Please use this identifier to cite or link to this item: http://lib.jncasr.ac.in:8080/jspui/handle/10572/61
Title: Graphene analogues of BN: novel synthesis and properties
Authors: Nag, Angshuman
Raidongia, Kalyan
Hembram, Kailash P S S
Datta, Ranjan
Waghmare, Umesh V
Rao, C N R
Keywords: BN
Graphene
Gas adsorption
Phonons
Mechanical stability
Elastic modulus
Boron-Nitride Nanotubes
Inorganic Nanotubes
Functionalization
Nanoparticles
Composites
Route
Issue Date: Mar-2010
Publisher: The American Chemical Society
Citation: ACS Nano 4(3), 1539-1544 (2010)
Abstract: Enthused by the fascinating properties of graphene, we have prepared graphene analogues of BN by a chemical method with a control on the number of layers. The method involves the reaction of boric acid with urea, wherein the relative proportions of the two have been varied over a wide range. Synthesis with a high proportion of urea yields a product with a majority of 1-4 layers. The surface area of BN increases progressively with the decreasing number of layers, and the high surface area BN exhibits high CO, adsorption, but negligible H, adsorption. Few-layer BN has been solubilized by interaction with Lewis bases. We have used first-principles simulations to determine structure, phonon dispersion, and elastic properties of BN with planar honeycomb lattice-based n-layer forms. We find that the mechanical stability of BN with respect to out-of-plane deformation is quite different from that of graphene, as evident in the dispersion of their flexural modes. BN is softer than graphene and exhibits signatures of long-range ionic interactions in its optical phonons. Finally, structures with different stacking sequences of BN have comparable energies, suggesting relative abundance of slip faults, stacking faults, and structural inhomogeneities in multilayer BN.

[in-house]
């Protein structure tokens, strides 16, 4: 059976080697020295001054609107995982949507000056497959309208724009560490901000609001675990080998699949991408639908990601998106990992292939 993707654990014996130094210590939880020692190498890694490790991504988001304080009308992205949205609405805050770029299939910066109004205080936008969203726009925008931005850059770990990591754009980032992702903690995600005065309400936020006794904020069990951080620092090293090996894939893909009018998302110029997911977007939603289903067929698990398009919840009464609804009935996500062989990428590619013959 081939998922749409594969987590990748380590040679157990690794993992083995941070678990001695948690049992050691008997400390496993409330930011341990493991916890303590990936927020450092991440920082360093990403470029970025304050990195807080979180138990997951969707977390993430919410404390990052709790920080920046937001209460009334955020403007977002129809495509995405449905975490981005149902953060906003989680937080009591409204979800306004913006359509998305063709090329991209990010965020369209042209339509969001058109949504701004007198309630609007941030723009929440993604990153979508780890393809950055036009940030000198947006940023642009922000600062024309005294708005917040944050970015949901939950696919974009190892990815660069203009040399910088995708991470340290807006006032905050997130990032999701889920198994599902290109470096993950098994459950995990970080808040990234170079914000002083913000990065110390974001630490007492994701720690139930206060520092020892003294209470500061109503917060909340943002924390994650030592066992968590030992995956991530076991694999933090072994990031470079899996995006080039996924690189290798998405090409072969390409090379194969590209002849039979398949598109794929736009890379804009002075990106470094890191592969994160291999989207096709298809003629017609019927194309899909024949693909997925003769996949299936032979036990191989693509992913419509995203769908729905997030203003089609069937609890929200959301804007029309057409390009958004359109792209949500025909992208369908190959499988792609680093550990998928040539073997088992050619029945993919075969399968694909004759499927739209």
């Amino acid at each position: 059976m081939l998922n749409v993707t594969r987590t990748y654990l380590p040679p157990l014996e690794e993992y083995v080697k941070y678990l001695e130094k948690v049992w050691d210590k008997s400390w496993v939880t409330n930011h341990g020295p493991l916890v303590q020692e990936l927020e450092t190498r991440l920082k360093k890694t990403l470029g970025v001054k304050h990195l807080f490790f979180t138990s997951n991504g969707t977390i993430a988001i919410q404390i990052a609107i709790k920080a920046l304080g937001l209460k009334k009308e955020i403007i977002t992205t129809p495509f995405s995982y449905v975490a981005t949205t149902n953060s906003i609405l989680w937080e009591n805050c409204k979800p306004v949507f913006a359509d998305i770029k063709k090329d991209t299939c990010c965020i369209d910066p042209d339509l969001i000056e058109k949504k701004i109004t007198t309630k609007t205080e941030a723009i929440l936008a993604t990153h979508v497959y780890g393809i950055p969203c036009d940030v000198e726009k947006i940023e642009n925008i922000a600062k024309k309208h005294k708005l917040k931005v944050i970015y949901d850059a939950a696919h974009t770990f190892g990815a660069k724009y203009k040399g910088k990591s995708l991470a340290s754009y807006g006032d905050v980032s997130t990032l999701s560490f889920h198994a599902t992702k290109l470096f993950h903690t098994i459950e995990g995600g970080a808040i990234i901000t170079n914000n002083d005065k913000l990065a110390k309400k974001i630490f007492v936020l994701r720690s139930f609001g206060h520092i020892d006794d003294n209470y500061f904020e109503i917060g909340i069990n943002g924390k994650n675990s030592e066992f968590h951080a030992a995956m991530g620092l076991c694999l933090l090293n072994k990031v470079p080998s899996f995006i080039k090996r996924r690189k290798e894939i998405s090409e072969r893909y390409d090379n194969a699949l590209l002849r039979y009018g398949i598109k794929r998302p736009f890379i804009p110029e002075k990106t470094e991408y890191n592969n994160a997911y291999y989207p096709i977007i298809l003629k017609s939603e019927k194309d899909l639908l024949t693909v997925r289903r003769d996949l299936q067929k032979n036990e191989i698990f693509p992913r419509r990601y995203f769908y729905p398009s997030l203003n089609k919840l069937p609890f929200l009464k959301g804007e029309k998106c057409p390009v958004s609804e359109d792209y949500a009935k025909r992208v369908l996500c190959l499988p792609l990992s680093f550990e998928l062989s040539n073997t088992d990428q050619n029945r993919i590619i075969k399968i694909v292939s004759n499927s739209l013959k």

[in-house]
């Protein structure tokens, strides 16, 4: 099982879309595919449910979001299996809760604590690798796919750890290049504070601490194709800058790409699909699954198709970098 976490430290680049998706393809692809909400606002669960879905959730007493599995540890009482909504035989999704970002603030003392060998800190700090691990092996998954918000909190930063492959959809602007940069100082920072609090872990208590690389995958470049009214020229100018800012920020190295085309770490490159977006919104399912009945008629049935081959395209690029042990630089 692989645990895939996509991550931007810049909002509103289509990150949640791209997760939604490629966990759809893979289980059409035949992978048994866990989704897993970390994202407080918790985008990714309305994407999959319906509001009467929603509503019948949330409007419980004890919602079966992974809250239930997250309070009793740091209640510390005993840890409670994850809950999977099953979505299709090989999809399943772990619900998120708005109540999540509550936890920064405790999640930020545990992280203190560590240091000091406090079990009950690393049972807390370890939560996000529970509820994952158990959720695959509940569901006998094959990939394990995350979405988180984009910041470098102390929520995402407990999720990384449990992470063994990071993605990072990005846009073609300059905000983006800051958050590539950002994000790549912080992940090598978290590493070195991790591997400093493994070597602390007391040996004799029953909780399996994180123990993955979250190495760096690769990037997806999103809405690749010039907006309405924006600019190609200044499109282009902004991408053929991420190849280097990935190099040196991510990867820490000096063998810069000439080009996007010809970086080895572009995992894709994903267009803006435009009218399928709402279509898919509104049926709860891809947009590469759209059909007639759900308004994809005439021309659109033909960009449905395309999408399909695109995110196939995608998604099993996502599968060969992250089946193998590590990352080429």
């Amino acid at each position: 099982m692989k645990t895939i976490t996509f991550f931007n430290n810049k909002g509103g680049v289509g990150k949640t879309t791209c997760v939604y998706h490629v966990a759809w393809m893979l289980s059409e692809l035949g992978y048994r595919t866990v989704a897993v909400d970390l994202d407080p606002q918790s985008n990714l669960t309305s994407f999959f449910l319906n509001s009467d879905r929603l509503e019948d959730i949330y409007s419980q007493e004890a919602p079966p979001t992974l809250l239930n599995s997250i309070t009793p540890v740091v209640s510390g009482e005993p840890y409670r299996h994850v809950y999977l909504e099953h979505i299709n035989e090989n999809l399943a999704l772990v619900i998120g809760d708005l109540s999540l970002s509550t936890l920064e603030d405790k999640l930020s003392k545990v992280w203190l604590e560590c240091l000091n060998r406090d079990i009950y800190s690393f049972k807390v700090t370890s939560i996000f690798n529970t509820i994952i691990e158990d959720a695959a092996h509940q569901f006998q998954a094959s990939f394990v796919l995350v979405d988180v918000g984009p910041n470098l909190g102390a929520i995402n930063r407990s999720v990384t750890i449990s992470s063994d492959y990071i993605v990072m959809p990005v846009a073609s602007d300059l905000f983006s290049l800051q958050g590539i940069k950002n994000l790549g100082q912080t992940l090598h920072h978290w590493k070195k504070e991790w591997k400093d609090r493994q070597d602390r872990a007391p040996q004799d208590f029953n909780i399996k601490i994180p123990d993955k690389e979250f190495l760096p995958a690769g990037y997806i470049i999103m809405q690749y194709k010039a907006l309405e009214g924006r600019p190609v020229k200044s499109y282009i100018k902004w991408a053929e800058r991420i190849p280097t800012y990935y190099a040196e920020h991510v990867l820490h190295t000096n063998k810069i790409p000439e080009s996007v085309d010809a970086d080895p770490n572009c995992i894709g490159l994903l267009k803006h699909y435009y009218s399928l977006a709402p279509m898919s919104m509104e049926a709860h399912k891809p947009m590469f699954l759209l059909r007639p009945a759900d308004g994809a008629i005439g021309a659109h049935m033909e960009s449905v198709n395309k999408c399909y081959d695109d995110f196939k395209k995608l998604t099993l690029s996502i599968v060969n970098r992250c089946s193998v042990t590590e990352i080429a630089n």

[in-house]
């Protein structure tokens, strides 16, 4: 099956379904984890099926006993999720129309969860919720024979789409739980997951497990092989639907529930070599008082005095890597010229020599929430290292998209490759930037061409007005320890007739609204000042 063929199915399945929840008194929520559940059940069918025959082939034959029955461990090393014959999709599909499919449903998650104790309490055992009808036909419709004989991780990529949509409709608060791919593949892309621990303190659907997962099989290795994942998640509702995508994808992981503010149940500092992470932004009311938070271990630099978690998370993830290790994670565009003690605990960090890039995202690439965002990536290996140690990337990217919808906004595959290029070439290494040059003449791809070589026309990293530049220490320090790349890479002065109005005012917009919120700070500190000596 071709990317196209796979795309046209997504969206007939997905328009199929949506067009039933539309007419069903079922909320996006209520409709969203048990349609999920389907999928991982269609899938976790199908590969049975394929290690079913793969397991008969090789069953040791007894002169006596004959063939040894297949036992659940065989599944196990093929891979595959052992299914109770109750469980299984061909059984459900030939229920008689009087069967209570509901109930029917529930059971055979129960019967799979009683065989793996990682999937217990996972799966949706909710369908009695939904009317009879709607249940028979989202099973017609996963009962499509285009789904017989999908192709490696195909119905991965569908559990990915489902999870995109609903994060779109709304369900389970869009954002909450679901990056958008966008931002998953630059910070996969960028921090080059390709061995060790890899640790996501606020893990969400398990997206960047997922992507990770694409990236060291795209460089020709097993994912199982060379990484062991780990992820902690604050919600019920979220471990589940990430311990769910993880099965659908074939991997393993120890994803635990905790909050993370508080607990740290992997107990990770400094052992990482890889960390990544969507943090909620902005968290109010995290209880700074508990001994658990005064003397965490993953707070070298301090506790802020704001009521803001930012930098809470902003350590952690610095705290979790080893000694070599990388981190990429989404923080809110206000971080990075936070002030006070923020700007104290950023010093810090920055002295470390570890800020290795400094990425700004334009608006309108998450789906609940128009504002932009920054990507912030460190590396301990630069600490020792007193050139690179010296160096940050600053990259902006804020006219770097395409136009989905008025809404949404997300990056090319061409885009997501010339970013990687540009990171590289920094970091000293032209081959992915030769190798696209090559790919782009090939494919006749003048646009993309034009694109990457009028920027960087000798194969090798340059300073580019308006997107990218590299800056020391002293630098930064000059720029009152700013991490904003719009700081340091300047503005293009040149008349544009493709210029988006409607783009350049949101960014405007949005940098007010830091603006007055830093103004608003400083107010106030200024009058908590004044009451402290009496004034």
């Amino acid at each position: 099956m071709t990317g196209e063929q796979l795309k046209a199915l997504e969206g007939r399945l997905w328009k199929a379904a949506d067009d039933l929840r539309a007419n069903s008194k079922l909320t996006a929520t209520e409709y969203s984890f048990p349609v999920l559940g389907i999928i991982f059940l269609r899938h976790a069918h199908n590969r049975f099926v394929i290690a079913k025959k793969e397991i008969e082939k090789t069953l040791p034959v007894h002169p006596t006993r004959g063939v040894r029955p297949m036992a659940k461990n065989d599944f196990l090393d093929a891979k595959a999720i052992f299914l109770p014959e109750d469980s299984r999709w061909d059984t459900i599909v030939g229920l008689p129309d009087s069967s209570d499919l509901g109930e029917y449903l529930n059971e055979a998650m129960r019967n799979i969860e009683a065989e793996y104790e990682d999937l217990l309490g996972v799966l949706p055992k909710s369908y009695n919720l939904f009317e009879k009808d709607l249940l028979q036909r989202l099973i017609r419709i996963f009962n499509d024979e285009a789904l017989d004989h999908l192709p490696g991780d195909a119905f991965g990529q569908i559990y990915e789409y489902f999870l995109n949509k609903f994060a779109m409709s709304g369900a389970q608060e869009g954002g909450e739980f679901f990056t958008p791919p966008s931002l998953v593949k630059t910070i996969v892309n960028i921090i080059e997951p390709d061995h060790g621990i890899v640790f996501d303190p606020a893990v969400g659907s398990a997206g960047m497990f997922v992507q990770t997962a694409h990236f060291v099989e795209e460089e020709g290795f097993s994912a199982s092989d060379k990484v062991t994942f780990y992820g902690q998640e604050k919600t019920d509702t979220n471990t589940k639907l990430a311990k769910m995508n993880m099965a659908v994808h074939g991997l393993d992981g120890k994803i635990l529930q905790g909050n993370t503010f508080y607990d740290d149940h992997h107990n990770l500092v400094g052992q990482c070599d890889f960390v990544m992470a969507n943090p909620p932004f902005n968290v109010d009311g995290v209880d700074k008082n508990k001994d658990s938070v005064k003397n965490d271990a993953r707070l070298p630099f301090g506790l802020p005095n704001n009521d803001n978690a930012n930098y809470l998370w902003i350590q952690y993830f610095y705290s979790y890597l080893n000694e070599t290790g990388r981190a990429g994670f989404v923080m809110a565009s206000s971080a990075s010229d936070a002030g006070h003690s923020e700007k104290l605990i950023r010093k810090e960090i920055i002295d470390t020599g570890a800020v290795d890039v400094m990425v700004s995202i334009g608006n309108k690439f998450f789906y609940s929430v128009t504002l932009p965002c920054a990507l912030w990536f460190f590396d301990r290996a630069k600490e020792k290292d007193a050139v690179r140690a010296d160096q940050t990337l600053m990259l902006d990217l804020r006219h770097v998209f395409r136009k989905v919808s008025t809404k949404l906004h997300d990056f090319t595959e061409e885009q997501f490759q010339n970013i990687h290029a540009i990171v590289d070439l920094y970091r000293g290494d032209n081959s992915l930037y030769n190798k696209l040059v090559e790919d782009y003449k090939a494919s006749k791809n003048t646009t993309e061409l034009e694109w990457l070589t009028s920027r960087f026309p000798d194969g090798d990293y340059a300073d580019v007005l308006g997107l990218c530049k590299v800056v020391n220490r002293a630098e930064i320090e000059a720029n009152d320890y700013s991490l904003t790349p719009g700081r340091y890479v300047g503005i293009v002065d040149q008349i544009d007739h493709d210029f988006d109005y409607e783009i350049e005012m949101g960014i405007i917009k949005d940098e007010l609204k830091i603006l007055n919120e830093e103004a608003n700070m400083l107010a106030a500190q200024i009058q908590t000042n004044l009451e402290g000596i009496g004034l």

Description: Restricted access.
URI: http://hdl.handle.net/10572/61
Other Identifiers: 1936-0851
Appears in Collections:Research Papers (Prof. C.N.R. Rao)

Files in This Item:
File Description SizeFormat 
Sl.No.34 ACS.pdf
  Restricted Access
4.34 MBAdobe PDFView/Open Request a copy


Items in DSpace are protected by copyright, with all rights reserved, unless otherwise indicated.